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Posted on | July 1, 2009
Written by | Ian Griffith
In early June the UPC code turned 35 years old. This milestone was celebrated in Orlando by attendees at the annual U Connect conference who shared an enormous birthday cake adorned with a bar code. Originally develop to help supermarkets speed up their checkout process; the UPC code has grown to become an international standard that is supported by a non-profit called GS1.
The conference is where champions of Electronic Data Integration EDI and the Global Data Synchronization Network GDSN gather each year to hear about best practices and network with peers in their respective industries. GS1 has an affiliate called the ABI EC council which coordinates work in the Alcoholic Beverage Industry. Membership of this group is comprised mainly of the largest suppliers, distributors and trade groups.
Given the 3-tier structure of this industry, the integration challenges mostly involve distributor transactions. Distributors have mostly been brought to the task of EDI by their largest customers; the restaurant and retail chains, and in some cases by suppliers. Integration can occur at several points in the relationship between these parties and involves product level information, pricing and promotions, and the placing of orders. The transaction codes for these exchanges were in use long before the Internet, a reminder that this is not a new challenge.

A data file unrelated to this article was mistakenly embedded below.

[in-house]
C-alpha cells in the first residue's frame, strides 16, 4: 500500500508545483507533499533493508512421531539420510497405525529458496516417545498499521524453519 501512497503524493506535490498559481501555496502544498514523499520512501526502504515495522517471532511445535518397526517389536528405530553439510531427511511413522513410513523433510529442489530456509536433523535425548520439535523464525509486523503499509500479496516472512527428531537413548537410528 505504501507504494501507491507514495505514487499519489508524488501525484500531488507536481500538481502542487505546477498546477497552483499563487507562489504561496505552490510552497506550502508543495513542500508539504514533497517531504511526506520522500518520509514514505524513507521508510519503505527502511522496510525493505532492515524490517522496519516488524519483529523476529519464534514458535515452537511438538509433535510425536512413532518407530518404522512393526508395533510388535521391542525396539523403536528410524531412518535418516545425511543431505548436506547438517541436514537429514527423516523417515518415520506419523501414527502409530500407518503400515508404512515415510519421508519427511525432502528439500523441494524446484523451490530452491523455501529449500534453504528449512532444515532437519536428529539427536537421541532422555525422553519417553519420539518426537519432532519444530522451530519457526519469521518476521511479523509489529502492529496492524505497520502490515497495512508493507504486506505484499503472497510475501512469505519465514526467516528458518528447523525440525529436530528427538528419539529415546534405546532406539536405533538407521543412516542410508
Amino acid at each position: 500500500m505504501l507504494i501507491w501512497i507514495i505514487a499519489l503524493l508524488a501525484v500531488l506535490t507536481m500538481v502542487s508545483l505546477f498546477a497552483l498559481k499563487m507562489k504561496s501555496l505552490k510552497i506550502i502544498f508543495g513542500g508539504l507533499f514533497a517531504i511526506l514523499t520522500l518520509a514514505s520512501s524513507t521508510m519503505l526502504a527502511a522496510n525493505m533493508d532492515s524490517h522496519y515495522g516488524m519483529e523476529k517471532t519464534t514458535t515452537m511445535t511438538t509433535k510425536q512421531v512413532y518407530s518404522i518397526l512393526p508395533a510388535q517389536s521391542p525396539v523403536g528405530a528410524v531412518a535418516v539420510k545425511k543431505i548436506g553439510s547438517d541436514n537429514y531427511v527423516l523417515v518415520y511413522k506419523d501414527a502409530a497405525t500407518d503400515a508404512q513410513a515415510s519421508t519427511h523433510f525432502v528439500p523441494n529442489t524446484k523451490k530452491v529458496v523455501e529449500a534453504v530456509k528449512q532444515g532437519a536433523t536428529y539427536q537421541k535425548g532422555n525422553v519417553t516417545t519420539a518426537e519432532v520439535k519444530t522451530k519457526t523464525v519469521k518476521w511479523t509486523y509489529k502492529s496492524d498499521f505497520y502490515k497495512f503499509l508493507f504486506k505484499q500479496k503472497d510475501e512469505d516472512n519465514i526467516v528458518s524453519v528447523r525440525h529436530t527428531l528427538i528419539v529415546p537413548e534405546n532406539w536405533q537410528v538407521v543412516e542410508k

As you might expect, progress in the liquor industry lags behind other industries like consumer packaged goods or electronics. A beer supplier gave the example of how the same UPC code is applied to the bottle, pack, and case of beer, making it impossible to tell the size of the item scanned. With wine the sheer quantity of unique products on the market is a challenge, and the fact that vintage changes are not supported with unique UPC codes limits their effectiveness.
Beer distributors have been more progressive in adopting both EDI and moving towards the GDSN standards supported by GS1. An example was presented where the world’s largest casual dining restaurant company has been able to integrate with a beer distributor so they receive accurate frontline and promotional pricing, orders are transmitted electronically; and the restaurant receives a pre-delivery notice once the trucks have been loaded for deliveries the night before.
The key to linking the data between the distributor and the retailer is the UPC bar code; however wine and spirits distributors will typically only track the bar code on the case, a different code called the SCC. A distributor is only likely to collect live UPC codes if the salesperson uses a handheld scanner at the store while entering reorders electronically. In practice distributors will clean up their UPC data to a level of accuracy that supports their largest customers, but only on products that chains are ordering and only in markets where chains have a large presence.
To the extent that Beverage Media is involved in the order process through our eOrders software and the orders placed on bevnetwork.com we are exploring whether we can help move this process along by including UPC codes with purchase orders and supporting pre-delivery notices from distributors. Electronic Data Integration is on its way and with it the promise of cost savings, cleaner data and better order accuracy.